Monday, November 5, 2012
Concert review: Jackson Browne lets fans inside his songbook at Grand Prairie show
The show’s best moments were the electric ones, thanks to the extraordinary guitar work of Val McCallum.
GRAND PRAIRIE Like every big performer who downsizes for an unplugged tour, Jackson Browne faced two new issues Sunday night at Verizon Theatre: How much talking do you do between songs? And how do you deal with all those iron-lunged fans screaming requests?
Browne opted to give the screamers carte blanche, which made for a rambunctious but sometimes annoying night and prompted one exasperated fan to finally blurt out “Whatever!” The 64-year-old singer did honor a few of the countless requests, including the 2002 obscurity “For Taking the Trouble.” But he said right off the bat, “We play whatever we feel like,” which meant no dice for the woman up front who cried out for “Tender is the Night” about 200 times.
No matter who picks his tunes, it’s hard to go wrong with Browne, who made it into the Rock and Roll Hall of Fame not for his singing, but for his vivid songwriting. He ran the gamut Sunday from heartache, philosophy, and materialism (“The Pretender”) to environmental concerns (“Before the Deluge”) to “Take it Easy,” the free-spirited Eagles anthem he co-wrote with Glenn Frey. “Easy” came alive onstage in a wicked bluegrass-fueled version -- the only missing was a guest drumming appearance from hometown Eagle Don Henley.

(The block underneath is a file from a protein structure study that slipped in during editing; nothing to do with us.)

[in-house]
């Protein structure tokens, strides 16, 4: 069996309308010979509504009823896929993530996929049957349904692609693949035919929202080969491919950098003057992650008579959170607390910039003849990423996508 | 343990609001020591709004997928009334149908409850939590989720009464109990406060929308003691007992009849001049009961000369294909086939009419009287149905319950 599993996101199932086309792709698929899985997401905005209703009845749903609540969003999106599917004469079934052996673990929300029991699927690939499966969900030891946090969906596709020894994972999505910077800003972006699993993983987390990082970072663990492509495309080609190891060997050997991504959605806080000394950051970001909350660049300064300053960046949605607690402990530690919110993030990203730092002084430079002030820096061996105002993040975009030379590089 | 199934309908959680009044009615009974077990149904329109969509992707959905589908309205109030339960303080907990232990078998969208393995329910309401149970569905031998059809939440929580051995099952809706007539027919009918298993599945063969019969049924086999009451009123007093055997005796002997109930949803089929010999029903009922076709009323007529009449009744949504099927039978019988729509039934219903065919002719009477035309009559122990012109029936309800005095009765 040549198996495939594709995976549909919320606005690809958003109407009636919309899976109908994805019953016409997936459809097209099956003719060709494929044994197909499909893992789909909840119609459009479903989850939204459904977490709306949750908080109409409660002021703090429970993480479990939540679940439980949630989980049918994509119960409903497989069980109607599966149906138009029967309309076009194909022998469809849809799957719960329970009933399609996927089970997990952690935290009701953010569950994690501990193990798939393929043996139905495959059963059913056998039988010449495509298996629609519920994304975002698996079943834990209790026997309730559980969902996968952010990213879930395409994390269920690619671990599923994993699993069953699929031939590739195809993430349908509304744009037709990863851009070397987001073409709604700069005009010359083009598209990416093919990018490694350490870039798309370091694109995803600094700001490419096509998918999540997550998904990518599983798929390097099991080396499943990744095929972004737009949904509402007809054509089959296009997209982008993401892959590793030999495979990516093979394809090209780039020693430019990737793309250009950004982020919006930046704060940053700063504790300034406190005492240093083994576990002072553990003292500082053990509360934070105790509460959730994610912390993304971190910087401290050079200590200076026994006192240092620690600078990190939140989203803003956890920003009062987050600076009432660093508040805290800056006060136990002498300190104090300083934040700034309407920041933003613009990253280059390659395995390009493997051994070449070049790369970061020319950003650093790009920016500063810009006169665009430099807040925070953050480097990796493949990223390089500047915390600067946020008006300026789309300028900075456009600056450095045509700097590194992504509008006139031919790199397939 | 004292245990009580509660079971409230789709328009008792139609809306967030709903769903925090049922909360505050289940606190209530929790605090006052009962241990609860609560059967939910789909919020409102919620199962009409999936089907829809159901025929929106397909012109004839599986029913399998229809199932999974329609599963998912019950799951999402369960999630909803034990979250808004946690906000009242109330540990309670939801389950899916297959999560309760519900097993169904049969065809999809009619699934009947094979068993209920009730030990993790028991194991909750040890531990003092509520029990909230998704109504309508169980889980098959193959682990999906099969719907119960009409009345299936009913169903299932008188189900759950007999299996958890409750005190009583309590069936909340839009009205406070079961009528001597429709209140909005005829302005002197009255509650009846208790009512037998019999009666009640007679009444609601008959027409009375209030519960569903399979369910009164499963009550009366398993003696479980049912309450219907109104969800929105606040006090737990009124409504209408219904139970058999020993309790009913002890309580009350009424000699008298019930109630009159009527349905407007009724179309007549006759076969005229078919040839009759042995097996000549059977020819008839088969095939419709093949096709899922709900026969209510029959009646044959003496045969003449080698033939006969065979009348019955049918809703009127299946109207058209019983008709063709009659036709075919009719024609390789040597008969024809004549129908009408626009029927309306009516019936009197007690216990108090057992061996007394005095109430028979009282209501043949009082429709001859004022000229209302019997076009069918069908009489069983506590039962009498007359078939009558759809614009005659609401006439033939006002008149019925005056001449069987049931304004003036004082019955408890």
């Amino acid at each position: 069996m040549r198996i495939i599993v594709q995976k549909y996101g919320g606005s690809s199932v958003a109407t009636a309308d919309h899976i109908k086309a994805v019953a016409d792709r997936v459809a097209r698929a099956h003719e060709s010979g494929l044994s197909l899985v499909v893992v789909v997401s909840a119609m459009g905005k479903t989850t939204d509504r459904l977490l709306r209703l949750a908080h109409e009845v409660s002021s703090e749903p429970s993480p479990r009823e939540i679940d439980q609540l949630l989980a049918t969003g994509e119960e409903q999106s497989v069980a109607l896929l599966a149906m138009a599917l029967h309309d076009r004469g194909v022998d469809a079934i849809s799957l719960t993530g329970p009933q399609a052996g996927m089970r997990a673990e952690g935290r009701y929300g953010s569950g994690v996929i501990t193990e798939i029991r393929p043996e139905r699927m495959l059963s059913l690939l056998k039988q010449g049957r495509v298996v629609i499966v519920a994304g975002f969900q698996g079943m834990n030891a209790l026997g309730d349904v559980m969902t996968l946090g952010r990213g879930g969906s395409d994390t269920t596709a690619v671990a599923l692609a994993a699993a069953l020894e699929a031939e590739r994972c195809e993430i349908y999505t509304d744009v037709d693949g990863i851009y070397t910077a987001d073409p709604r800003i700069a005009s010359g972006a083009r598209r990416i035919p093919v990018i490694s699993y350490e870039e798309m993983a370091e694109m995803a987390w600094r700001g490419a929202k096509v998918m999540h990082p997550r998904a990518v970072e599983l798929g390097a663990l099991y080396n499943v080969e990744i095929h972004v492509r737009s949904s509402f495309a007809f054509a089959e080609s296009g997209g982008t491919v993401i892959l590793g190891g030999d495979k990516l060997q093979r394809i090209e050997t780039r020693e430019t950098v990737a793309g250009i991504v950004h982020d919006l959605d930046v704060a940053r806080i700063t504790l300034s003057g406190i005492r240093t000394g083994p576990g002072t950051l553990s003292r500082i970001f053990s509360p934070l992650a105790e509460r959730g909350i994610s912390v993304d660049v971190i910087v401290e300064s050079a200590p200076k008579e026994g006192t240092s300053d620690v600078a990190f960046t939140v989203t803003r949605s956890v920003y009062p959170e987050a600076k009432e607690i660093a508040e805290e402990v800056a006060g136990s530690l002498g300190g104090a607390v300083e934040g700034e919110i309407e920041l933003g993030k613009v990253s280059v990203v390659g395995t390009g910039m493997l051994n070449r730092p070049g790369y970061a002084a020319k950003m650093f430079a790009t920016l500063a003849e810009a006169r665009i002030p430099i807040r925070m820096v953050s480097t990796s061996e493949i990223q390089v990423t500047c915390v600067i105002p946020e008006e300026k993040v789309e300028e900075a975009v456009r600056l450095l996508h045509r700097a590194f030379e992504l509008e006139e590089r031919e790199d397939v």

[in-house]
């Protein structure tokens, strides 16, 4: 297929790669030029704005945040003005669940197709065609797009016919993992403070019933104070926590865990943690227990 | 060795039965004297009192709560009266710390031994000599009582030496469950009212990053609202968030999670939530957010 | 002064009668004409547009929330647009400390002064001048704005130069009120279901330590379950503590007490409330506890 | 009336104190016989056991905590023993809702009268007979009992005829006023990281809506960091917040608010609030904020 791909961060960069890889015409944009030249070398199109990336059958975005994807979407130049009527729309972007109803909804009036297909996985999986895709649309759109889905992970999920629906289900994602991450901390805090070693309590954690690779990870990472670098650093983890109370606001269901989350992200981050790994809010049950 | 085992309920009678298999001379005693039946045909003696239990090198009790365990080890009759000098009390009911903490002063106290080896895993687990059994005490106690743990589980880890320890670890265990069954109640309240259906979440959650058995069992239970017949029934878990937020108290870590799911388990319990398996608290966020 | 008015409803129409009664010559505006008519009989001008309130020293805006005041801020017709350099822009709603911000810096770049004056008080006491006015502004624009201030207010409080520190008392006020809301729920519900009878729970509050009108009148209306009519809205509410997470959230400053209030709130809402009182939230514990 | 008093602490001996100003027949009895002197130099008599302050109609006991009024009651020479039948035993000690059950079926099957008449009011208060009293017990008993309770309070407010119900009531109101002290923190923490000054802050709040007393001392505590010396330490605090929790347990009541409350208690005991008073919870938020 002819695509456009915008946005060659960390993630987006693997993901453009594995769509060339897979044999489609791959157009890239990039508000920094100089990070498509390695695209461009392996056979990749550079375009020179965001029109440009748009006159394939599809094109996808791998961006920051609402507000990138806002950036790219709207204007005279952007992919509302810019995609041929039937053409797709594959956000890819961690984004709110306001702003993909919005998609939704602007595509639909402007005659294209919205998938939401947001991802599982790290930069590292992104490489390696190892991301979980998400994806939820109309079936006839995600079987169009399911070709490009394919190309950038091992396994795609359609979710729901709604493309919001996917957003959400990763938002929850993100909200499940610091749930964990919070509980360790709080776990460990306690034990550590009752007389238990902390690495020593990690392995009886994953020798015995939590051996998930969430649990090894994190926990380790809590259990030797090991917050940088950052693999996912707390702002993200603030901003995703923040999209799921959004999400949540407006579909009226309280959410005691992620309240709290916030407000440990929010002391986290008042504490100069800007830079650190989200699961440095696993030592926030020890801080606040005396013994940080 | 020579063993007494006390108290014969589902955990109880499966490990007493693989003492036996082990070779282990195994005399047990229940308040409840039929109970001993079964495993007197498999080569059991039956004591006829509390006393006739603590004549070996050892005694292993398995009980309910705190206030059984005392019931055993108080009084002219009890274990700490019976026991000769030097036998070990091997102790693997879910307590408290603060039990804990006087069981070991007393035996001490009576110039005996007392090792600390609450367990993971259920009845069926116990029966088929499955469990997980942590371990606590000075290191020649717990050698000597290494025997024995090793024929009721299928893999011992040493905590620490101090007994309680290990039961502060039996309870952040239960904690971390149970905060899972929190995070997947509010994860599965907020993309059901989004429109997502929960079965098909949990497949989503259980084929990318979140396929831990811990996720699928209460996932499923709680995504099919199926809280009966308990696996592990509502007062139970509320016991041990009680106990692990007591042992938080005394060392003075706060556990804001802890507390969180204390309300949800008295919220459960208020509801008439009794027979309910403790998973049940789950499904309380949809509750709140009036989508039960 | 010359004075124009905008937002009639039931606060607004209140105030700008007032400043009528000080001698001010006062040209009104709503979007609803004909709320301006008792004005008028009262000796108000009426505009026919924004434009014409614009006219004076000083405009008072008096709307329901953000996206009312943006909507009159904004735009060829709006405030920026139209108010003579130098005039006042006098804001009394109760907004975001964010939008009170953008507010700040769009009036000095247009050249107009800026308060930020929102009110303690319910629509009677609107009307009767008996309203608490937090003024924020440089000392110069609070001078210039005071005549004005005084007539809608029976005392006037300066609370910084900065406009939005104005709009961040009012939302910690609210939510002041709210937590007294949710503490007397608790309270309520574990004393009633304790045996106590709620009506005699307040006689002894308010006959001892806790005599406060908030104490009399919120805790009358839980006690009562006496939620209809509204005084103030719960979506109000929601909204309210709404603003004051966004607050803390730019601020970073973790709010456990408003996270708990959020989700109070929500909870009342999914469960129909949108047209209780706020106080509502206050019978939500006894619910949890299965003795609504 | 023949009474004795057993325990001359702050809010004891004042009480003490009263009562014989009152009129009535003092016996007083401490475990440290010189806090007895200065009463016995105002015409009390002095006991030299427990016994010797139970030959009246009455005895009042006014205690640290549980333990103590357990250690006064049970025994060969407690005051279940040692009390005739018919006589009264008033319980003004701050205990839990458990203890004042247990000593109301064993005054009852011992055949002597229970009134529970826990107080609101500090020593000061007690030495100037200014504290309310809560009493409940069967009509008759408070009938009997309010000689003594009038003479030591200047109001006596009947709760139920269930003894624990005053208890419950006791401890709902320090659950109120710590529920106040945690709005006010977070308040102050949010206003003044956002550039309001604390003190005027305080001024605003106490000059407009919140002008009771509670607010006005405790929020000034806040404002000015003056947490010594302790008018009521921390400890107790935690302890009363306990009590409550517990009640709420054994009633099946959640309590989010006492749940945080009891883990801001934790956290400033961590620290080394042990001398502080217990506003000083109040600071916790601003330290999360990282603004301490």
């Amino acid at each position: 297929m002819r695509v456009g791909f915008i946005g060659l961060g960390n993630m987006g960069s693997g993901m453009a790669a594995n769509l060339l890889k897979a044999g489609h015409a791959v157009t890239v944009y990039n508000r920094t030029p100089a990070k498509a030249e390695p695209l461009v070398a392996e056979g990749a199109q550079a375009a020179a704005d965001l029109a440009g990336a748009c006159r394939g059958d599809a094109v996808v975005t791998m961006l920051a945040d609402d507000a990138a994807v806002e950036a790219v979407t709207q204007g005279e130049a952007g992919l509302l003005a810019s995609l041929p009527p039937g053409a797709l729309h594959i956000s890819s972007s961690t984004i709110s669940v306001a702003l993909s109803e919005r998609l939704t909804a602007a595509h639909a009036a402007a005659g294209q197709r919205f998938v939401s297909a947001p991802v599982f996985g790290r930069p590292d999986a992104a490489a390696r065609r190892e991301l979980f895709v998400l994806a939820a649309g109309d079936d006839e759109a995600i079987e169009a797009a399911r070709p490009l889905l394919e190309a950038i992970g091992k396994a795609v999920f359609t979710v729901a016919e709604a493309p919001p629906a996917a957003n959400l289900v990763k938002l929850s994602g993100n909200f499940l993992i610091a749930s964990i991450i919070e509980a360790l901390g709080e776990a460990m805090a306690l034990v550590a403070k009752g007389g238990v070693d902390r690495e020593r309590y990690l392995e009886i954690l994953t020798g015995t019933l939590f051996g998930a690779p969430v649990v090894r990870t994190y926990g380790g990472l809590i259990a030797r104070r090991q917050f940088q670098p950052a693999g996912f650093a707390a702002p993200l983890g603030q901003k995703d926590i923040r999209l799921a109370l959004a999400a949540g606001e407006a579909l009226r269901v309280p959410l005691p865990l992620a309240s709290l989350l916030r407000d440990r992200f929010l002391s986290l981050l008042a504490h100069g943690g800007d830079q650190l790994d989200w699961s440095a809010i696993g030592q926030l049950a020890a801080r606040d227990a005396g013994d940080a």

The concert could also have benefitted from more storytelling. He did tell fans about the inspiration behind his Mariachi-inspired 1976 song “Linda Paloma,” but that was as revealing as he got. He might take a cue or two from Sting, who found the perfect balance of storytelling and playing last November on this very same stage.
Browne is billing his current trek as an “acoustic tour.” And sure enough, he had 15 acoustic guitars lined up onstage to satisfy his every whim, while opening act Sara Watkins of Nickel Creek brought out her fiddle for a handful of songs. But the show’s best moments were the electric ones, thanks to the extraordinary guitar work of Val McCallum.
Fusing blues and jazz like a latter-day Duane Allman, McCallum made his axe sound like a Hammond B-3 organ, a pedal steel guitar, or whatever else the song called for. As the night wore on and Browne’s voice grew more and more hoarse, it was McCallum’s furious guitar work that kept the show afloat.
Thor Christensen is a Dallas freelance writer.
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